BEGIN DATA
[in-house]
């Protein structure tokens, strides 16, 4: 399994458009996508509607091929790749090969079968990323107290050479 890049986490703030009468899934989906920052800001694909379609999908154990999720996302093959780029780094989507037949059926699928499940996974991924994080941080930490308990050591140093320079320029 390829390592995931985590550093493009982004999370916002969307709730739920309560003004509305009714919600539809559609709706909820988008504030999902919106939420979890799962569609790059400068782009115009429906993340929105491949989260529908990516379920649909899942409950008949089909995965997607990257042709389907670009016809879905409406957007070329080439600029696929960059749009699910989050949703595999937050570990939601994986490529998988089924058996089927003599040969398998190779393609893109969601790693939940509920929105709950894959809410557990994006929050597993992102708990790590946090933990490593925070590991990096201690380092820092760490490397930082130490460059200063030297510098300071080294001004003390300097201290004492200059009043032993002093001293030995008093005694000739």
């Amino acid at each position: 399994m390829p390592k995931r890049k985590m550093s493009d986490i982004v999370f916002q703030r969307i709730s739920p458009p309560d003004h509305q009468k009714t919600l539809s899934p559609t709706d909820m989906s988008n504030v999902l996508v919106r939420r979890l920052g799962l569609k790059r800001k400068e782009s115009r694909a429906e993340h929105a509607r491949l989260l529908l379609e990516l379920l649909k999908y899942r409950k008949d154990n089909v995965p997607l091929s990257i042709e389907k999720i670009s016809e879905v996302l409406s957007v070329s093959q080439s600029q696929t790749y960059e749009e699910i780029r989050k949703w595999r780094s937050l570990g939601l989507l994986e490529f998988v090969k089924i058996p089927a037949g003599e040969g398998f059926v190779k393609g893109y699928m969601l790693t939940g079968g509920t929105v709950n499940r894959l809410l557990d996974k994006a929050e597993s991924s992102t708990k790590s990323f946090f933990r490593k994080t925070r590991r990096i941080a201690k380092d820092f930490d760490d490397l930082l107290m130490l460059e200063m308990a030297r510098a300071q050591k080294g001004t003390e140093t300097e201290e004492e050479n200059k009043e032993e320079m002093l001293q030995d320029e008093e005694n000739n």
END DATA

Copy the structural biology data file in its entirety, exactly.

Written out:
[in-house]
């Protein structure tokens, strides 16, 4: 399994458009996508509607091929790749090969079968990323107290050479 890049986490703030009468899934989906920052800001694909379609999908154990999720996302093959780029780094989507037949059926699928499940996974991924994080941080930490308990050591140093320079320029 390829390592995931985590550093493009982004999370916002969307709730739920309560003004509305009714919600539809559609709706909820988008504030999902919106939420979890799962569609790059400068782009115009429906993340929105491949989260529908990516379920649909899942409950008949089909995965997607990257042709389907670009016809879905409406957007070329080439600029696929960059749009699910989050949703595999937050570990939601994986490529998988089924058996089927003599040969398998190779393609893109969601790693939940509920929105709950894959809410557990994006929050597993992102708990790590946090933990490593925070590991990096201690380092820092760490490397930082130490460059200063030297510098300071080294001004003390300097201290004492200059009043032993002093001293030995008093005694000739």
């Amino acid at each position: 399994m390829p390592k995931r890049k985590m550093s493009d986490i982004v999370f916002q703030r969307i709730s739920p458009p309560d003004h509305q009468k009714t919600l539809s899934p559609t709706d909820m989906s988008n504030v999902l996508v919106r939420r979890l920052g799962l569609k790059r800001k400068e782009s115009r694909a429906e993340h929105a509607r491949l989260l529908l379609e990516l379920l649909k999908y899942r409950k008949d154990n089909v995965p997607l091929s990257i042709e389907k999720i670009s016809e879905v996302l409406s957007v070329s093959q080439s600029q696929t790749y960059e749009e699910i780029r989050k949703w595999r780094s937050l570990g939601l989507l994986e490529f998988v090969k089924i058996p089927a037949g003599e040969g398998f059926v190779k393609g893109y699928m969601l790693t939940g079968g509920t929105v709950n499940r894959l809410l557990d996974k994006a929050e597993s991924s992102t708990k790590s990323f946090f933990r490593k994080t925070r590991r990096i941080a201690k380092d820092f930490d760490d490397l930082l107290m130490l460059e200063m308990a030297r510098a300071q050591k080294g001004t003390e140093t300097e201290e004492e050479n200059k009043e032993e320079m002093l001293q030995d320029e008093e005694n000739n």